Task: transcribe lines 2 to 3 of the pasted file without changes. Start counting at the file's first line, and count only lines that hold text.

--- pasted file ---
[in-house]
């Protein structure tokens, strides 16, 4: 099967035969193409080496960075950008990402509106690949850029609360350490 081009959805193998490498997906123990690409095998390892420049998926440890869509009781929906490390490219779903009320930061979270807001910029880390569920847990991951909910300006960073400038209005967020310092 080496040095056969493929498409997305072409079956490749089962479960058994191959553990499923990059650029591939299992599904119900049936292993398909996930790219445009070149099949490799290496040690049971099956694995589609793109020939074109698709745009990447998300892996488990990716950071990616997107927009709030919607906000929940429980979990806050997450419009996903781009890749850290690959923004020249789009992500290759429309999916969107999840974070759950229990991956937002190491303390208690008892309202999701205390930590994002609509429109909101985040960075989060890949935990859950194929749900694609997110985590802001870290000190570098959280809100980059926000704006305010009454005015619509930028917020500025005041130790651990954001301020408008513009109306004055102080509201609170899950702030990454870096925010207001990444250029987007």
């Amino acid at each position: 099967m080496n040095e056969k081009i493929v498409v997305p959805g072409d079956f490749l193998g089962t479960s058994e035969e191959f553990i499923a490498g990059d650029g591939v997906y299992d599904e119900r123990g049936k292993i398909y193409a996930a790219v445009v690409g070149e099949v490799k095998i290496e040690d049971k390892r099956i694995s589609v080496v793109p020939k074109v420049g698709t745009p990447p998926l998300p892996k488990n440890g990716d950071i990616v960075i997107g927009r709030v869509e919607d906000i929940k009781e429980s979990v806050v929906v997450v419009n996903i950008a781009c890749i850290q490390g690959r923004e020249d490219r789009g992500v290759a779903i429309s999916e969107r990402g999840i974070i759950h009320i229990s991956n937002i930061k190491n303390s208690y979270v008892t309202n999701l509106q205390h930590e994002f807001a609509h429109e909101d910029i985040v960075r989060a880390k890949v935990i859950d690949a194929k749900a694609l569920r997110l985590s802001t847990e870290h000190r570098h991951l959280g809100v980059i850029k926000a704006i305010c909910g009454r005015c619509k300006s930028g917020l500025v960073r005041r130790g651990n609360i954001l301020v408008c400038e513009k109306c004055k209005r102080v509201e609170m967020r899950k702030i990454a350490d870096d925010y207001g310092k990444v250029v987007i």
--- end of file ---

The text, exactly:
């Protein structure tokens, strides 16, 4: 099967035969193409080496960075950008990402509106690949850029609360350490 081009959805193998490498997906123990690409095998390892420049998926440890869509009781929906490390490219779903009320930061979270807001910029880390569920847990991951909910300006960073400038209005967020310092 080496040095056969493929498409997305072409079956490749089962479960058994191959553990499923990059650029591939299992599904119900049936292993398909996930790219445009070149099949490799290496040690049971099956694995589609793109020939074109698709745009990447998300892996488990990716950071990616997107927009709030919607906000929940429980979990806050997450419009996903781009890749850290690959923004020249789009992500290759429309999916969107999840974070759950229990991956937002190491303390208690008892309202999701205390930590994002609509429109909101985040960075989060890949935990859950194929749900694609997110985590802001870290000190570098959280809100980059926000704006305010009454005015619509930028917020500025005041130790651990954001301020408008513009109306004055102080509201609170899950702030990454870096925010207001990444250029987007």
């Amino acid at each position: 099967m080496n040095e056969k081009i493929v498409v997305p959805g072409d079956f490749l193998g089962t479960s058994e035969e191959f553990i499923a490498g990059d650029g591939v997906y299992d599904e119900r123990g049936k292993i398909y193409a996930a790219v445009v690409g070149e099949v490799k095998i290496e040690d049971k390892r099956i694995s589609v080496v793109p020939k074109v420049g698709t745009p990447p998926l998300p892996k488990n440890g990716d950071i990616v960075i997107g927009r709030v869509e919607d906000i929940k009781e429980s979990v806050v929906v997450v419009n996903i950008a781009c890749i850290q490390g690959r923004e020249d490219r789009g992500v290759a779903i429309s999916e969107r990402g999840i974070i759950h009320i229990s991956n937002i930061k190491n303390s208690y979270v008892t309202n999701l509106q205390h930590e994002f807001a609509h429109e909101d910029i985040v960075r989060a880390k890949v935990i859950d690949a194929k749900a694609l569920r997110l985590s802001t847990e870290h000190r570098h991951l959280g809100v980059i850029k926000a704006i305010c909910g009454r005015c619509k300006s930028g917020l500025v960073r005041r130790g651990n609360i954001l301020v408008c400038e513009k109306c004055k209005r102080v509201e609170m967020r899950k702030i990454a350490d870096d925010y207001g310092k990444v250029v987007i």